As exam results season draws to a close, students everywhere may be wondering quite what to do next. For some, they will have achieved their desired grades and will be off to join their university or graduate scheme of choice. But for others, the grades their tutors have told them they will need to start a successful career will not have materialised. Not everyone is academic, and not everyone passes exams.
But that doesn’t mean those people can’t be successful.
I won’t rehash the many and varied examples of individuals with no academic achievements whatsoever going on to forge vastly successful careers; there are multiple accounts of these all over the internet which should instil great hope for anyone who is left, post results, with something of a feeling of “now what?” What I did want to do, however, was to provide the perspective of a recruiter.
A benchmark of suitability
Certainly, when I was at school, there was a sense that academic grades were the be all and end all. This myth was in no way disproved by my first employers actually asking to see a copy of my GCSE, A Level, and degree certificates. (Not entirely sure how a 2:1 in Acting was relevant for a secretarial position, but there you go!) Consequently, my grades ended up front and centre on my CV; the benchmark upon which my suitability for gainful employment would forever be judged.
This perspective, however, is in sharp contrast to my view now, as someone who sees thousands of CVs and offers hundreds of roles to prospective employees every single year. And so, for those just starting out on their careers, here are the traits and behaviours that I’m looking for when I screen your CV and meet you at interview… all of which are, to me, so much more important than what a number or letter on a piece of paper says about you.
Give me passion and enthusiasm for what you do over grades, any day. When people come to meet me at interview stage and they love what they do, it absolutely shines out of them. Someone who is passionate about their work and enthusiastic about joining the business is going to be head and shoulders above the competition, before they even get their CV out.
If you’re determined to succeed, you’re so much more likely to get there. I value people who are determined hugely within the workforce, because you know they’re going to be helping you push to achieve your goals, every single day.
Honesty and integrity are absolute musts; I can’t work in an environment where I don’t feel like I’m trusted, and similarly, I can’t work closely with people whom I don’t trust. Not having the academic grades you think I’m looking for isn’t going to rule you out of an interview; lying to me about the grades that you have most definitely is.
#4 Hard worker
The organisations I have worked within have always been sufficiently lean that we don’t have space to carry passengers. I’m looking for people to join the team who are going to throw themselves in and do whatever is necessary to get the job done.
#5 Team player
You might be the best [insert discipline] in the world… but if you’re not going to support and help others in your team to also achieve then you won’t be getting a job offer from me. Working in a silo helps no one. Together, we are always greater than the sum of our parts.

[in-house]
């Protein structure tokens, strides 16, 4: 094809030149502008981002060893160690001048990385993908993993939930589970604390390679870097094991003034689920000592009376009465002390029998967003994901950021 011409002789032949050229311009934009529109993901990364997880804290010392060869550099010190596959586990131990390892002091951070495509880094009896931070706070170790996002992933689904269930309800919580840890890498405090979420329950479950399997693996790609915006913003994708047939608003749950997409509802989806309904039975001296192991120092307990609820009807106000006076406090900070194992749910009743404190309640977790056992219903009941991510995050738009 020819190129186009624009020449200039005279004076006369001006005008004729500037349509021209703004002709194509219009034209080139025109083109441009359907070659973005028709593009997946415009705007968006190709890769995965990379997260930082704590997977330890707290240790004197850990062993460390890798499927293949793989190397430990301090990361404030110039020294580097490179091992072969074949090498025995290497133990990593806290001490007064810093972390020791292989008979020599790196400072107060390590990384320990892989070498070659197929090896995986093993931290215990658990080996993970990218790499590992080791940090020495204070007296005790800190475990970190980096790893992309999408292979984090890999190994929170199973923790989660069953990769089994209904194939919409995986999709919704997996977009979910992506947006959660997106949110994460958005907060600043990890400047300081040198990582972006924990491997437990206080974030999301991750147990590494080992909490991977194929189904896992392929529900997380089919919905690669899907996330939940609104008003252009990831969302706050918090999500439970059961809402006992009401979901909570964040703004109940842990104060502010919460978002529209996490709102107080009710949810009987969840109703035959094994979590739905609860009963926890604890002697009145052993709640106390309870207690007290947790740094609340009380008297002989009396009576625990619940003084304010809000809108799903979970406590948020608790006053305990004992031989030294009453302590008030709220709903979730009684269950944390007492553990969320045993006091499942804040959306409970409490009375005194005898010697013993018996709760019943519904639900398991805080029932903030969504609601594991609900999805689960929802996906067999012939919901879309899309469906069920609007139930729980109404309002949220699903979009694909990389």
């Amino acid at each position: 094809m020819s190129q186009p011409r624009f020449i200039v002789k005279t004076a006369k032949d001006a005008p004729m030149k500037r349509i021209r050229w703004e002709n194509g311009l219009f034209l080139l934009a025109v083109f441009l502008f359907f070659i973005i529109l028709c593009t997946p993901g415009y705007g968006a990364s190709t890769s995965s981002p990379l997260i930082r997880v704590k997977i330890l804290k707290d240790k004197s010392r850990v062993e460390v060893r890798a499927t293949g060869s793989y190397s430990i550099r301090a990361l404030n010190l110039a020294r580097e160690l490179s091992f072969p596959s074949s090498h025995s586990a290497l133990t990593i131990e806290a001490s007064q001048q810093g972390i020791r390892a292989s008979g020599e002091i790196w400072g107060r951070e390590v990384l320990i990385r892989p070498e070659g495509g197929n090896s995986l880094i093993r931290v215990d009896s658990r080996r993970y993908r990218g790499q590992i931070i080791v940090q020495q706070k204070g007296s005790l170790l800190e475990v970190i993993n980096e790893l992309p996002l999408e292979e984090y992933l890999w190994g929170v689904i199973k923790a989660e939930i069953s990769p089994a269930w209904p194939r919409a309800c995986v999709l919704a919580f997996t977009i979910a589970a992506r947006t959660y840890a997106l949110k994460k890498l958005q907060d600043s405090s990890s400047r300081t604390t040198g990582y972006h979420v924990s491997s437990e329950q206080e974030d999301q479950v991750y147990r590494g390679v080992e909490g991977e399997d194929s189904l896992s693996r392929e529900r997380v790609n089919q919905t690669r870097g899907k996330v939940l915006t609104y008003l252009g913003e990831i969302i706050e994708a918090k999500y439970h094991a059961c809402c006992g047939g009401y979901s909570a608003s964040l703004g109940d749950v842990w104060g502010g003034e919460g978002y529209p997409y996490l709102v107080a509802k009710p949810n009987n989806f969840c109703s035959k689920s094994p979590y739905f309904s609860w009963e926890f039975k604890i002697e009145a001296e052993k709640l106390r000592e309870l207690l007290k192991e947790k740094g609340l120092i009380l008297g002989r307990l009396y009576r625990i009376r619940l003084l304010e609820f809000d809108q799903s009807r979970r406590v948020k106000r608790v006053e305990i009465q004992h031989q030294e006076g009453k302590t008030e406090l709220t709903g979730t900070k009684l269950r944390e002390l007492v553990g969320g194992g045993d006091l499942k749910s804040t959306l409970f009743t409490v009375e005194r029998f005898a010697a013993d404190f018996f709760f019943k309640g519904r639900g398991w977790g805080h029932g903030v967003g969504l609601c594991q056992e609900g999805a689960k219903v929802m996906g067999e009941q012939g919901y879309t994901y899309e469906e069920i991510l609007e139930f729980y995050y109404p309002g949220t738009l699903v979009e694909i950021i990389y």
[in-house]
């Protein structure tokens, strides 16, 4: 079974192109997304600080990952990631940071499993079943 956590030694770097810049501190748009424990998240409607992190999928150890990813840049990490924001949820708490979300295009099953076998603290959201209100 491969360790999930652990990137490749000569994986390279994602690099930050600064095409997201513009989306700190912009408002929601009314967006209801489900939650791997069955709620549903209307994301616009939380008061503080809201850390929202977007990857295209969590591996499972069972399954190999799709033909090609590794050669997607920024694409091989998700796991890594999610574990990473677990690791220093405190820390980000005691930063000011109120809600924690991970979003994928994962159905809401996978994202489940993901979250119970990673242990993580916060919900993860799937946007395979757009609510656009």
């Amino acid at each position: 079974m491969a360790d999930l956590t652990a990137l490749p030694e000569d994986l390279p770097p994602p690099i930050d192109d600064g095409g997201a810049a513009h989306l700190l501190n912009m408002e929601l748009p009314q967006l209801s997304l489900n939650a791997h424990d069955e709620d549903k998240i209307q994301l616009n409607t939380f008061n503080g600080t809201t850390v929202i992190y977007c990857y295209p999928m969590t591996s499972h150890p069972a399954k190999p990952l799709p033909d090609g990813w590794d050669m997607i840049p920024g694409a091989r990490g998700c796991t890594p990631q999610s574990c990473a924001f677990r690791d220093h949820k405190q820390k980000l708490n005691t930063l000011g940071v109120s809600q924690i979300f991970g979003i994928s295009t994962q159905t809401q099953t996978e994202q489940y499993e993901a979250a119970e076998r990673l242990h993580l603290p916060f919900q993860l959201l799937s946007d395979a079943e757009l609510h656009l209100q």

Regardless of your academic results, absolutely anyone can be proactive. It doesn’t take much to step up and ask what needs doing, but you’d be surprised how many people forget to do so and sit there waiting for work to be handed to them on a plate. Demonstrating your proactivity is a great way to make yourself stand out from the crowd and nail that interview.
You might be the greatest colleague to be around in the world, but that will wear thin pretty quickly if you’re not also delivering results. As our workplaces evolve – and not before time – to be focused on output rather than input, this is the perfect opportunity for you to bring to interview all the examples of where you’ve really delivered results, and how you would do so in your new prospective workplace.
Any recruiter worth their salt will be prioritising cultural alignment over skillset. Spend time on the website and social media sites of the organisation you’re applying to work for, and really start to get under the skin of their culture. Being able to talk knowledgeably about their values and culture at interview, and show how you align with these, will give you a serious competitive advantage.
#9 Knows the business
If I had to pick between someone who has strong academic results… or someone who has taken the time to show me that they have made an effort to understand the business, has personalised their cover letter, has thought about some of the particular challenges they might be faced with in this role and how they might overcome them… I’d take the latter every single time. Show the organisation you’re applying to work for all the reasons that you want to work for them specifically, as opposed to just submitting the same generic application that you’ve sent to every other employer out there. You’d be amazed how many candidates don’t, and therefore how much you’ll be able to stand out by comparison.
#10 Enjoyable to be around
We spend a lot of hours at work every week, and it’s our colleagues that can make or break what that employee experience looks like. Which means that the other thing that I’m looking for when I meet people at interview is what they’re like to be around. Ultimately, I’m looking for someone who can do an amazing job… and will also mean that coming into work each day is a pleasure, not a chore. Oh, and if they can make me laugh with some terrible jokes, and make a mean cup of mint tea, then that’s just a bonus!